Recently, a lot of worrying and alarming circumstances emerged that make us to respond to them adequately. They include reduced economic growth if not economic slump, reduced GDP growth rates, actually reduced production in some sectors, and reduction in investment in fixed capital.
All this makes us worry about the current situation. The Bank for Development could play a significant role in key, breakthrough sectors. Our economy needs long-term money and here the Bank for Development’s role is crucial.
- What role is assigned to VEB?
- The Bank’s mission as a development institution is above all to participate in implementing projects aimed at boosting Russia’s competitive edge in the sectors identified by the Government. The core sectors include IT technologies, supercomputers, nuclear power engineering, telecommunications and space. New lines of activity are added to our financial memorandum. For example, the Bank’s participation in implementing investment projects aimed at developing mono-cities.
The Memorandum on Financial Policies expires this June. I don’t rule out that in our revised memorandum a list of sectoral priorities might be expanded.
Another key line of VEB’s activity is to provide support for small and medium-sized enterprises (SMEs). We give top priority to SMEs involved in implementing innovation projects aimed at modernizing production facilities and improving energy efficiency.
By the end of 2015, the amount of financial support provided by VEB to small and medium-sized enterprises through SME-Bank will reach 150 billion rubles. Other subsidiary commercial banks joined the program of providing financial support for SMEs implemented by VEB.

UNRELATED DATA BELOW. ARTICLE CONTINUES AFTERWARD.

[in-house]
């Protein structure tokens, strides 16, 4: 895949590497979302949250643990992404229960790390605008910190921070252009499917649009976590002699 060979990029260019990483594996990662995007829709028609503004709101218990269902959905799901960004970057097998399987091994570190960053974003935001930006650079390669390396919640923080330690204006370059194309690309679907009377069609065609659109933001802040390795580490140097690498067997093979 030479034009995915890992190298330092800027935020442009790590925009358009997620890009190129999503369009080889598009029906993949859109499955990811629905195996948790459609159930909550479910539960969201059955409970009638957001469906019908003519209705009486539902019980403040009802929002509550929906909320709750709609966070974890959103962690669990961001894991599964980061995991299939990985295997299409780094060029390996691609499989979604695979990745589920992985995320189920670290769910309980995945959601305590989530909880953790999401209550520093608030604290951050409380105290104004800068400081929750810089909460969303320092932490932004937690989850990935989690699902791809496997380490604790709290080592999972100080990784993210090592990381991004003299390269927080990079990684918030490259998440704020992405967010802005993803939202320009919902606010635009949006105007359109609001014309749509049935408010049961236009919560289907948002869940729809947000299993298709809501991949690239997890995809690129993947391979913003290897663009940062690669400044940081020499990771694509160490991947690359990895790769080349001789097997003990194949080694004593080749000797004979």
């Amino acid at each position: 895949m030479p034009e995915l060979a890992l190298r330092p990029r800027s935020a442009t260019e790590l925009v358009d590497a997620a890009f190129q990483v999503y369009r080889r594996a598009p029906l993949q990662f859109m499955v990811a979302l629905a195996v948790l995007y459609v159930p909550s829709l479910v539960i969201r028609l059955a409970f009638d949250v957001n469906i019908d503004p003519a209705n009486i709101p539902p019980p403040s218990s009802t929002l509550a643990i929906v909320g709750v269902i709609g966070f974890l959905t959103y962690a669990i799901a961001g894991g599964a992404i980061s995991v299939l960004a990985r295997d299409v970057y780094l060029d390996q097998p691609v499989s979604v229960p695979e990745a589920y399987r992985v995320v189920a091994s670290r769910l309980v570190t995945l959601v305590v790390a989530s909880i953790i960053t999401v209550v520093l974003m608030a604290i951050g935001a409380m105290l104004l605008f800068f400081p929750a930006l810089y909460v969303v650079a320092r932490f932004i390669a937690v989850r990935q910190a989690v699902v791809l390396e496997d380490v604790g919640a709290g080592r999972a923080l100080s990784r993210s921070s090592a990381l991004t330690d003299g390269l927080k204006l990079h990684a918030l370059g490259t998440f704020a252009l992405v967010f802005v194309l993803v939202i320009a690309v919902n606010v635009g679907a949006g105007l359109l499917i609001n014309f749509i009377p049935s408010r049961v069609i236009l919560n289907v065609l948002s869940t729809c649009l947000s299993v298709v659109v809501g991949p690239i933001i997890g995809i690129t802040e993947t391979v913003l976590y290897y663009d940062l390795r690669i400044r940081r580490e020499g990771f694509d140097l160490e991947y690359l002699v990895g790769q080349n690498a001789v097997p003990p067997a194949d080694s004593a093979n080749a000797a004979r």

Now a guarantee mechanism is being launched and we expect that this June the first guarantees will be granted. We expect that with the help of these guarantees we’ll be able to raise about 80 billion rubles to provide support for small and medium-sized enterprises.
- When will you be able to raise the funds?
- It’s hard to say now. Everything depends on how soon we’ll be able to assess risks of individual borrowers and when financial resources will be made available.
VEB is to receive guarantees worth 20 billion rubles from the Finance Ministry and then it is to extend a guarantee worth 40 billion rubles to SME-Bank. SME-Bank in its turn is to select banks for participating in a guarantee program and is to give guarantees to creditors for businessmen.
Whereas SME-Bank is to guarantee 50% of credits to be extended, a guarantee support worth 40 billion rubles will make it possible to extend credits to medium-sized enterprises for an amount of 80 billion rubles.